Welcome to our series "Buzzy Beauty Ingredient of the Moment," the premise of which is pretty self-explanatory: In each installment, we'll explore an ingredient that's currently trending in the industry, springing up in a variety of different products lining the beauty aisle. We'll consult experts to find out about the science behind it — and why it's having a major moment right now.
Probiotics — microorganisms that occur naturally in yogurt, fermented foods and the human gut — have been getting plenty of attention of the past few years for their many purported benefits to digestion, and overall health. When ingested in food or via supplement, they can support "good" bacteria that may help boost immunity, promote a healthy digestive tract and ward off illness. But these tiny little guys are also showing up in the skin-care world, being used to market topical moisturizers, cleansers, masks and serums promising benefits ranging from quelling acne, eczema, premature aging and redness to promoting skin's moisture barrier. But how does topically applied probiotic skin care work, and is it really worth all the hype? We turned to the experts to find out.
"When it comes to skin care, products labeled as being 'probiotic' do not contain true live organisms," explains dermatologist Dr. Joshua Zeichner, the Director of Cosmetic and Clinical Research in Dermatology at New York's Mount Sinai Hospital. "Because topical creams require preservatives to prevent contamination, the same preservatives would kill any true probiotics. Instead, 'probiotic' skin care contains prebiotics or probiotic extracts. Probiotic extracts are molecules produced by probiotics that create an environment favorable for healthy bacteria to grow." Prebiotic ingredients, per Dr. Zeichner, "essentially serve as food for good bacteria." Examples of prebiotic ingredients include oat extract, which "includes non-digestible sugars that are beneficial to good bacteria" and thermal spring water, which provides minerals like selenium and strontium to promote healthy bacterial activity.
"Probiotics applied to skin can help stabilize its microbiome and strengthen its barrier so skin has an easier time becoming and staying healthy," explains Bryan Barron, Director of Skincare Research at Paula's Choice, which just launched a new probiotic-focused product. "This is incredibly important because so many things our skin deals with every day can throw its microbiome off balance and weaken its barrier: air pollution, weather changes, stress, irritating skin care products, skin disorders and sun damage. By giving your skin a mix of 'biotic ingredients, you're helping its microbiome do its job to support healthy, youthful skin."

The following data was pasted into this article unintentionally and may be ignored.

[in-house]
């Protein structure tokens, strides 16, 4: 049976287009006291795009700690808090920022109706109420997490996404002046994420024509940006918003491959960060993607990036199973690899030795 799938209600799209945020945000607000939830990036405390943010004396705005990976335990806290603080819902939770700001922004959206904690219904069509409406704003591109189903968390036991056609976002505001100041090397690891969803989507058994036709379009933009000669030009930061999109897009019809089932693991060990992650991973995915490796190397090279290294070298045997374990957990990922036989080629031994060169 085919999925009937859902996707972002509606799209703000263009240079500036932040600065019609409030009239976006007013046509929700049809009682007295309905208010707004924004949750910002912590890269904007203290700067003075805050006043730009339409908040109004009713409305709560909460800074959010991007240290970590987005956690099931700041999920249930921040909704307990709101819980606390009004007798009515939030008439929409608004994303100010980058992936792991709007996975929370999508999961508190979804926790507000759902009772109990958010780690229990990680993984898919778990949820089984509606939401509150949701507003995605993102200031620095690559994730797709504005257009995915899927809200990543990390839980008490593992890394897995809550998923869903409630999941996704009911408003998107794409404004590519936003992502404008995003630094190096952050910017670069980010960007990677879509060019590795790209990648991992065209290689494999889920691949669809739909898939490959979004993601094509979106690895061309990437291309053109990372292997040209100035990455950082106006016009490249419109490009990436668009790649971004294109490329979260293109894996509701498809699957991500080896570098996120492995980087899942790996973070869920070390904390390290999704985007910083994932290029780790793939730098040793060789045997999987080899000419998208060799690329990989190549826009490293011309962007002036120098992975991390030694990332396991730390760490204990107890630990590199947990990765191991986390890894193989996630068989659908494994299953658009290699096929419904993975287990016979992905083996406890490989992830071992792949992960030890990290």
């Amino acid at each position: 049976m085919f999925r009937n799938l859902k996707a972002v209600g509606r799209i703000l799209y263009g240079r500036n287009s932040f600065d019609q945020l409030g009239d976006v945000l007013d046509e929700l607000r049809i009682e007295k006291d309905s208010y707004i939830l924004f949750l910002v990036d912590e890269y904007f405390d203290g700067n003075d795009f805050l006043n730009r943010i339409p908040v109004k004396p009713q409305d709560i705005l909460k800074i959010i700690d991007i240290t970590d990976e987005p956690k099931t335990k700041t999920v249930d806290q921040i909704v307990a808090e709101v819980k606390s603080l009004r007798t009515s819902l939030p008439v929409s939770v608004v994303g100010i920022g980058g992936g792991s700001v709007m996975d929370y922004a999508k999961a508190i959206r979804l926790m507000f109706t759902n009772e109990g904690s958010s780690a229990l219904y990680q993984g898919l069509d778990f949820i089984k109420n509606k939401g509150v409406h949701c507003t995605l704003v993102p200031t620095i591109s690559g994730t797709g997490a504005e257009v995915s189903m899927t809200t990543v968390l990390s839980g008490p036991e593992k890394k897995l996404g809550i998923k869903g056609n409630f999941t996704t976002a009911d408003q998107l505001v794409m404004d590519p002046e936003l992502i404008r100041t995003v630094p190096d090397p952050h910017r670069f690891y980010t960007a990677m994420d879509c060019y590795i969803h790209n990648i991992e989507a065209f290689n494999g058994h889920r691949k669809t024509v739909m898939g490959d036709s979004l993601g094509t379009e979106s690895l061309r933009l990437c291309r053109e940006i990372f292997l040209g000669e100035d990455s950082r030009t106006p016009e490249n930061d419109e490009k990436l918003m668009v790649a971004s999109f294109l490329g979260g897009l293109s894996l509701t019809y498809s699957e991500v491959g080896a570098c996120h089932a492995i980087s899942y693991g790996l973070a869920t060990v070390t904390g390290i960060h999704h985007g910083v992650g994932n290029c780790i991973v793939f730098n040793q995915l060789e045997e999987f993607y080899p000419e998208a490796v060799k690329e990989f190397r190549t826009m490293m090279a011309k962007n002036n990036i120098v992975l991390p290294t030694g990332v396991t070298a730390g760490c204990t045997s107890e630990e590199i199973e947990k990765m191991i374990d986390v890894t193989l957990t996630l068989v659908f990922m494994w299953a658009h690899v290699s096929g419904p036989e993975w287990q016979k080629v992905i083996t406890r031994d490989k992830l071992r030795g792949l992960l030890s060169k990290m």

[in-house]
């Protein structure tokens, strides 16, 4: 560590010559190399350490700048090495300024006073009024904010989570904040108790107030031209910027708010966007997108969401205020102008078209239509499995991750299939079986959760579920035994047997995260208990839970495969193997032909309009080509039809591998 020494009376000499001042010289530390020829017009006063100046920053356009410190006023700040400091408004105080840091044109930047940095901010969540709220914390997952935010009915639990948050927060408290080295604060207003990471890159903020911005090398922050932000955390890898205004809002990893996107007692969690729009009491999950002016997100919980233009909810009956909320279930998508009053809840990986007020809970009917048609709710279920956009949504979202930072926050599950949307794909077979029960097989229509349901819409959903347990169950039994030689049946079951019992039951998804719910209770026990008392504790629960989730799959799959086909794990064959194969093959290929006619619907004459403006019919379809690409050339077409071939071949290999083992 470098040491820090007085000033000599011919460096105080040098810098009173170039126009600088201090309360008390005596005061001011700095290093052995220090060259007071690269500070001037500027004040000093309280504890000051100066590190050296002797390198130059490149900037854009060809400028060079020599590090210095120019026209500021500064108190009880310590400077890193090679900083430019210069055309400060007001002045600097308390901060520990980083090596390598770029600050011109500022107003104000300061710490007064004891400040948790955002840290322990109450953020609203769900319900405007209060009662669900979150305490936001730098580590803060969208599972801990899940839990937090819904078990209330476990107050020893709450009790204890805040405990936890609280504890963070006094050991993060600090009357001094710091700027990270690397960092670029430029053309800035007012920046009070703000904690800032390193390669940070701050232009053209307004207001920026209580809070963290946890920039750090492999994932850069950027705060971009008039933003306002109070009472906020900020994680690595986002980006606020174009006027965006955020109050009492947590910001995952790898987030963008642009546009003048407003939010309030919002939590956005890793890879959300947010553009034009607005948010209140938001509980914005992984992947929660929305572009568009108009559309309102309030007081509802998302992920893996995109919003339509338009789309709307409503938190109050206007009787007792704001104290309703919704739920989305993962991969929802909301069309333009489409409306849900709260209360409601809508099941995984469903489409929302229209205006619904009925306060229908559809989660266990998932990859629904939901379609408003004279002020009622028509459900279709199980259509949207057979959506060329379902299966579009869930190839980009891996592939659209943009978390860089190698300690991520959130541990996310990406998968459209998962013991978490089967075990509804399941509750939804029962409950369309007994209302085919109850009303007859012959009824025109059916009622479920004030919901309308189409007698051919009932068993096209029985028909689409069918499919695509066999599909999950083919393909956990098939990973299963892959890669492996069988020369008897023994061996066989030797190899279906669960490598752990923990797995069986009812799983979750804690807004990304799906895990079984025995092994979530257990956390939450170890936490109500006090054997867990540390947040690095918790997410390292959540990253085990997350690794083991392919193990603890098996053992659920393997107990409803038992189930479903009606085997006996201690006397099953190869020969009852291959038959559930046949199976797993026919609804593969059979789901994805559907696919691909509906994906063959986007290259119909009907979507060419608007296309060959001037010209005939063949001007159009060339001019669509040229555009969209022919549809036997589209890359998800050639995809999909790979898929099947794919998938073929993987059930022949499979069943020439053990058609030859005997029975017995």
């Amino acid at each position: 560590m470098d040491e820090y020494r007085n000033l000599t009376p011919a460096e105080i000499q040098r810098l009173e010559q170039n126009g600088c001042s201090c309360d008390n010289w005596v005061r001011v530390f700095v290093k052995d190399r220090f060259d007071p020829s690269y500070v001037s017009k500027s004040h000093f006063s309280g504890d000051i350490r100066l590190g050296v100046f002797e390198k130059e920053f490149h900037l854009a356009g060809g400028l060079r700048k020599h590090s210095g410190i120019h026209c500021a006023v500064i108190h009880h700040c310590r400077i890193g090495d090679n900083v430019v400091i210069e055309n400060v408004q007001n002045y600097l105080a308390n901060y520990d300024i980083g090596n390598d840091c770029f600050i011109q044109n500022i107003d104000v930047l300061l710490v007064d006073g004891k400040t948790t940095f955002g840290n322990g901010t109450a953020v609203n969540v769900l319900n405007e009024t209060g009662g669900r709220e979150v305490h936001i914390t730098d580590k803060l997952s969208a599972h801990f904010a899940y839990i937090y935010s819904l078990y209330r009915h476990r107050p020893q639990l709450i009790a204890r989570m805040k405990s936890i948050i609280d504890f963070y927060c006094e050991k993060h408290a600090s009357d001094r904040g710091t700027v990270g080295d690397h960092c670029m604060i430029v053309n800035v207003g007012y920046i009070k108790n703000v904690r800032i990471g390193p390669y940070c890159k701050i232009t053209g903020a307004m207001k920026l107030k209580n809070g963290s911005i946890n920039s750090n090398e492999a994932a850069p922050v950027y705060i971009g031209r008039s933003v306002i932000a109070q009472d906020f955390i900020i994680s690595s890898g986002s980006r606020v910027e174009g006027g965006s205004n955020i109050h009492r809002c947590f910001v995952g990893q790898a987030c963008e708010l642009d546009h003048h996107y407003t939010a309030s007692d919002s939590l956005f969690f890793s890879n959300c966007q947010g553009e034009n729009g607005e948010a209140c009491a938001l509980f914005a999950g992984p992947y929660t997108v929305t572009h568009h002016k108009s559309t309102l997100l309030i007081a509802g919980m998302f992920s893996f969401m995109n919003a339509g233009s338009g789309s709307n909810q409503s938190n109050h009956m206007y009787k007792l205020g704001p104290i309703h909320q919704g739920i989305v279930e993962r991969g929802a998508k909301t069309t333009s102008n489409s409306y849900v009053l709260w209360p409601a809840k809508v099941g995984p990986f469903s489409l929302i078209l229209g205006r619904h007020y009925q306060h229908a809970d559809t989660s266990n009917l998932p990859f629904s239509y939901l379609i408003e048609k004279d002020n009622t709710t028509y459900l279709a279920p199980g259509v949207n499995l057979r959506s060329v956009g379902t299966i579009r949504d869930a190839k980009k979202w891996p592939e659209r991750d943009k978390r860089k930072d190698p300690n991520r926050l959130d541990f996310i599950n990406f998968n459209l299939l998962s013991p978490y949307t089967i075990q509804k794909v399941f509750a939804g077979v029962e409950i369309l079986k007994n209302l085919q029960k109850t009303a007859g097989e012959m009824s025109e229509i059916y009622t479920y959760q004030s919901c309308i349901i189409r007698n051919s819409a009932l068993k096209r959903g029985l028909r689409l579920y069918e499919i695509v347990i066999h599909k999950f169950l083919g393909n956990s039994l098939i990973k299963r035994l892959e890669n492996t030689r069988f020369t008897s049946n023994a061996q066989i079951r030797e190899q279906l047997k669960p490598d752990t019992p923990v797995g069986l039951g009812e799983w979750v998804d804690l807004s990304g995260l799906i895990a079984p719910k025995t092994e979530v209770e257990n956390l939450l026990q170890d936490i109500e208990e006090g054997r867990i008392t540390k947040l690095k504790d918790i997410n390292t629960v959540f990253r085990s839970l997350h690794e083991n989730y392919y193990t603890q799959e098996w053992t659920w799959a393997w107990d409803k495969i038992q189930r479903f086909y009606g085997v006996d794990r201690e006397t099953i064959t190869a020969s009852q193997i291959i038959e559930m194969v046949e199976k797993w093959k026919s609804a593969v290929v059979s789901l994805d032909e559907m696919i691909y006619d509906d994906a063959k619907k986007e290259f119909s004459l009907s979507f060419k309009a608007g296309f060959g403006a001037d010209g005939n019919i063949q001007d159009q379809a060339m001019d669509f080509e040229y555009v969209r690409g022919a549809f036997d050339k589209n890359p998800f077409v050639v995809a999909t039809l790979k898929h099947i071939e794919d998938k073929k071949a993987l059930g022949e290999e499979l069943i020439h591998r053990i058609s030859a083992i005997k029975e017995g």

Interestingly, not all products being marketed with the "probiotic" label actually contain probiotics, notes Dr. Zeichner. "There are some products on the market that do not specifically contain probiotics, but instead have been shown to be microbiome- safe. This means that the products have been shown to be used on the skin and not disrupt the microbiome," or the collection of microorganisms that live on the skin. "This isn't a bad thing, since research has shown that probiotic lysates or ferments — non-living strains of probiotic bacteria — maintain much of the same benefits in this form, without any of the concerns that come with using live bacteria in a skin-care product," elaborates Barron.
Generally, probiotic-spiked skin-care products are considered safe for most skin types, including those prone to sensitivity, explains Dr. Zeichner, though he cautions that like with any product, if you experience redness, burning, stinging or any other type of reaction, you should immediately rinse it off. "I commonly recommend probiotic-containing products for my patients with dry skin or eczema-prone skin. We have the largest body of data in these groups of people I know that changes in the microbiome are associated with eczema flares," he adds.
According to Barron, beyond simply incorporating probiotics into a skin-care routine, those looking for a potent inflammation-soothing routine should also consider formulas that contain both the aforementioned prebiotics and postbiotics as well, like Paula's Choice's new Probiotic Nutrient Moisturizer. "The prebiotics 'feed' your unique microbiome, allowing it to make the specific probiotics it needs to balance itself. Meanwhile, the postbiotics (which, confusingly, also include probiotic lysates) break down to generate vital substances everyone's skin needs to thrive, such as ceramides, antimicrobial peptides, replenishing fatty acids and enzymes skin cells require to perform their normal duties," he explains.
Alright, that was a lot of science. Hopefully reading it fed your inner Bill Nye the same way prebiotics feed important complexion-regulating microorganisms. If not, here's the super-simple TL; DR version: Probiotic-based products focus on calming inflammation and bolstering skin's ability to protect itself — and that's a concept that feels pretty damn appealing right now. They're considered safe for most people, even those with extremely sensitive skin, and in particular may help calm skin conditions such as acne and eczema.
Ready to try some probiotic skin care for yourself? Click through the gallery below for a selection of our (and Dr. Zeichner's!) top product picks.
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